Can Colors Help You Through SAD?
By: Roseanne Cassar
To all the students attending CSI that feel like you’re in a bubble with the “winter blues”, they’re many students just like you who experience the same symptoms. There is a name for this.
It’s called seasonal affective disorder (SAD). This is a real disorder that occurs when seasons’ change every year. Let’s review the effects of SAD, the symptoms of SAD in a more brief detail.
The symptoms of Fall and Winter SAD, Spring and Summer SAD is explained in a Mayo Clinic’s article. The article explains how it affects us personally.
“Seasonal affective disorder (SAD) is a type of depression that’s related to changes in seasons – SAD begins and ends at about the same time every year.” If your symptoms become too much to handle, there is treatment for you that can help. Treatment for this depression may vary from “light therapy (phototherapy), medications and psychotherapy.”
If experiencing this type of depression – please consult your doctor for help. There are nine signs and symptoms of SAD but we will talk about rive of them.
“Feeling depressed most of the day, nearly every day.”
“Losing interest in activities you once enjoyed.”
“Having difficulty concentrating.”
“Feeling hopeless, worthless or guilty.”
“Having frequent thoughts of death or suicide.”
These symptoms are not specific to any of the seasons – but are signs to look for if you are experiencing this type of depression. For in depth – specific symptoms; let’s take a look at what causes this depression in a seasonal way.
The Symptoms for “Fall and Winter SAD” include: “Over sleeping”, “appetite changes, especially a craving for foods high in carbohydrates”, “weight loss”, and “agitation or anxiety”. According to Mayo Clinic’s article, it states that “there’s really no known causes to explain why this disorder occurs to some people but in the study – doctors have found some factors that could give a more definitive explanation on why the disorder happens.” They’re three main causes: “your biological clock (circadian rhythm)”, “serotonin levels”, and “melatonin levels.” It’s interesting enough that this disorder has risk factors.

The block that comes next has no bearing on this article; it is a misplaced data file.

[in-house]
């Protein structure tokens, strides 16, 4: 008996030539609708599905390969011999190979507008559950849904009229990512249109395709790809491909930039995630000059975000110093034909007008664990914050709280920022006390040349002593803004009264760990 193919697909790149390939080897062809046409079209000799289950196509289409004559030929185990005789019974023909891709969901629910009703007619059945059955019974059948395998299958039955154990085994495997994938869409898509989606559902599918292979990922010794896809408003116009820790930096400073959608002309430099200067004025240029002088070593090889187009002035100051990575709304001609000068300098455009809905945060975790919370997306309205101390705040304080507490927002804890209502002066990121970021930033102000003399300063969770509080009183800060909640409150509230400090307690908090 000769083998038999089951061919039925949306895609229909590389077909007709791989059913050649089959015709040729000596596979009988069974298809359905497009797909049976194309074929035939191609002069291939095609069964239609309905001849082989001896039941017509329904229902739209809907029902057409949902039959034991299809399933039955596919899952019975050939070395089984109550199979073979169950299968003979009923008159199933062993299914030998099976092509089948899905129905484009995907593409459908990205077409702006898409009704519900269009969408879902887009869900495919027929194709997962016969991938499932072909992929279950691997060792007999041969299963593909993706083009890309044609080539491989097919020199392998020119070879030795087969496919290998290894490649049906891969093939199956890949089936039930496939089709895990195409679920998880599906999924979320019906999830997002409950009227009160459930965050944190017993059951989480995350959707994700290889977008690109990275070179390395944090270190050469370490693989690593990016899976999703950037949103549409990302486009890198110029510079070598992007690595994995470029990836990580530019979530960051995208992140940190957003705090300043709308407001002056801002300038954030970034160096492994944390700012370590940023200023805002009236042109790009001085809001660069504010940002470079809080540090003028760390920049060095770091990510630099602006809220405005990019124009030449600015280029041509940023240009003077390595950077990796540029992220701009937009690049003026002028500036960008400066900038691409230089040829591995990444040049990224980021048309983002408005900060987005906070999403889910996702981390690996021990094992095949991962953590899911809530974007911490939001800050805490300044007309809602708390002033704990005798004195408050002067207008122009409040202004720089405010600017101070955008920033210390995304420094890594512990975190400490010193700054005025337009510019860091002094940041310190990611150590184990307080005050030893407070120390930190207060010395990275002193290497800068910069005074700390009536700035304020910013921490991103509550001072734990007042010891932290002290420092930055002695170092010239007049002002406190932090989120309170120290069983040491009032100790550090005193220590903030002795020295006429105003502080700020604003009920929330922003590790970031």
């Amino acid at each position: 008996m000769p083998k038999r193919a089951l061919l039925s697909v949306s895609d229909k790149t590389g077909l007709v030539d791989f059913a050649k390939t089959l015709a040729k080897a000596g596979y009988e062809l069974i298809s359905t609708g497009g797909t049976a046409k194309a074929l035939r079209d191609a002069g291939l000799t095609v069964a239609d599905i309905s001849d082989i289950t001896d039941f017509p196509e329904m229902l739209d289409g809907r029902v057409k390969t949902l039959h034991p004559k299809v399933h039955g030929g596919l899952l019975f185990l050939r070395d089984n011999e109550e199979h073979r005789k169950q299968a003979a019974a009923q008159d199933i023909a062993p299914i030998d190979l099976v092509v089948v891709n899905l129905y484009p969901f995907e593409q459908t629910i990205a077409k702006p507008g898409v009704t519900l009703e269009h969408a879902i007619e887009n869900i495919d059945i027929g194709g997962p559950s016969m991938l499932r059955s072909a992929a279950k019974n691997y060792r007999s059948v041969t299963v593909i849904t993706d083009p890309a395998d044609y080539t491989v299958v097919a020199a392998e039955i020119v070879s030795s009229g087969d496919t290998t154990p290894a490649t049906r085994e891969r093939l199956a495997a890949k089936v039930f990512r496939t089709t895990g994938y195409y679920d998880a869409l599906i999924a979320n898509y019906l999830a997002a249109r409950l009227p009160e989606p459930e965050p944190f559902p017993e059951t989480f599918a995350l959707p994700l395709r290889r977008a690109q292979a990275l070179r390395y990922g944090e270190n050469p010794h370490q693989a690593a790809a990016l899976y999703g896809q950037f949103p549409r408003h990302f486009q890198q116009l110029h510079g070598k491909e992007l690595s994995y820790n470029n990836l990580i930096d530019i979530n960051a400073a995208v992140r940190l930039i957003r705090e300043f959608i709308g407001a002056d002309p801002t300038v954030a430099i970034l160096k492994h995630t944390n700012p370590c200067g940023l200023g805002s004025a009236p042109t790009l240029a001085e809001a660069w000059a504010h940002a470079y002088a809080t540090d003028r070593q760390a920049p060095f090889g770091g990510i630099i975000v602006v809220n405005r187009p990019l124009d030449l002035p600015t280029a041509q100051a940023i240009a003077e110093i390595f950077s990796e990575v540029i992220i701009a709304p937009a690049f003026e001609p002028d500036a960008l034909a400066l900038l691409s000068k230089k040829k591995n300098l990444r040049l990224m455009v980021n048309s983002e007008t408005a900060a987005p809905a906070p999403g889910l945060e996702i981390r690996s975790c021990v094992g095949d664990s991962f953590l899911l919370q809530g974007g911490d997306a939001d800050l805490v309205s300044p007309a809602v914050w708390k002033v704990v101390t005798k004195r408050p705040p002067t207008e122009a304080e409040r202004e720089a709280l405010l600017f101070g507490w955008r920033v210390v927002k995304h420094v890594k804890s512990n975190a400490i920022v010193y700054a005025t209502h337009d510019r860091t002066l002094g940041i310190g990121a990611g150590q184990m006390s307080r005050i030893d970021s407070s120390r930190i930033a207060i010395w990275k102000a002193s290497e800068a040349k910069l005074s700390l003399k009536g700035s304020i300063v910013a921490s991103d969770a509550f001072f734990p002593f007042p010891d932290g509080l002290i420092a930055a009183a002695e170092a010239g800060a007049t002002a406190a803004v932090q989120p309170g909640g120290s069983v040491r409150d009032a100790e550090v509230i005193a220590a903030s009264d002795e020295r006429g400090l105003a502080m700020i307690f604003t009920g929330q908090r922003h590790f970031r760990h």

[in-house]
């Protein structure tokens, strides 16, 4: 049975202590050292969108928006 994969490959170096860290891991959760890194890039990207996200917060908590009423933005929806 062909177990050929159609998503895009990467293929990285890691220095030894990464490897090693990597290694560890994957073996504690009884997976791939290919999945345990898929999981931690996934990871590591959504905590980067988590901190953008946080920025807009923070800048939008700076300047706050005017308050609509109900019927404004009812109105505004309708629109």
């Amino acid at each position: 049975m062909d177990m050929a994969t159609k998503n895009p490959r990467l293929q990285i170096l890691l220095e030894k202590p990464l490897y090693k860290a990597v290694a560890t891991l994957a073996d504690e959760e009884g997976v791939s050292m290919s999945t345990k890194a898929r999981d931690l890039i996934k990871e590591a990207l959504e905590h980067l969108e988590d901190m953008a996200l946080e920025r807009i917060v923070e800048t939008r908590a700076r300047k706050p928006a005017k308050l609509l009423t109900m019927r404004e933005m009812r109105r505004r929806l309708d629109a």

The article from Mayo Clinic states: The “seasonal affective disorder is diagnosed more often in women than in men.” Also, “SAD occurs more frequently in younger adults than in older adults.” Some risk factors include: “family history”, “having major depression or bipolar disorder”, and “living far from the equator.”
This disorder if not treated can become worse so it would be a great idea to know the signs of SAD. Complication signs include: “other mental health disorders such as anxiety or eating disorders.” “Suicidal thoughts or behavior.”
Now that there is a better understanding what seasonal affective disorder is and how it affects each person differently during the year. However, what if colors can help SAD be more healable as the seasons change?
According to a health practitioner named Karen Erickson, “clothing that’s bright will instantly put you in a cheerful mood and even make others around you feel merry as they visually absorb your brightness.”
If you can’t color coordinate with clothing then try to “brightly accessorize.” Erickson suggests, “Spice a room up with fun – colored pillows, rugs, window treatments, art pieces or plants.” You can try doing a meditation where you’re “visualizing colors.”
According to the health healer, “Erickson strongly suggests that you simply imagine you’re lying on a beach on a gorgeous, sunny day with bright trees and colorful plants around you.” The health healer concludes: “those who have SAD are depressed not only because of the dull weather, but because of something that makes them unhappy on the inside.”
Erickson also adds: “smile, focus on what makes you happy and use color therapy to feel happy all year long!”
For more information on both articles – you can find them on the web at: www.mayoclinic.org/seasonalaffectivedisorder and www.sheknows.com/8waystobrightenyourmoodwithcolor
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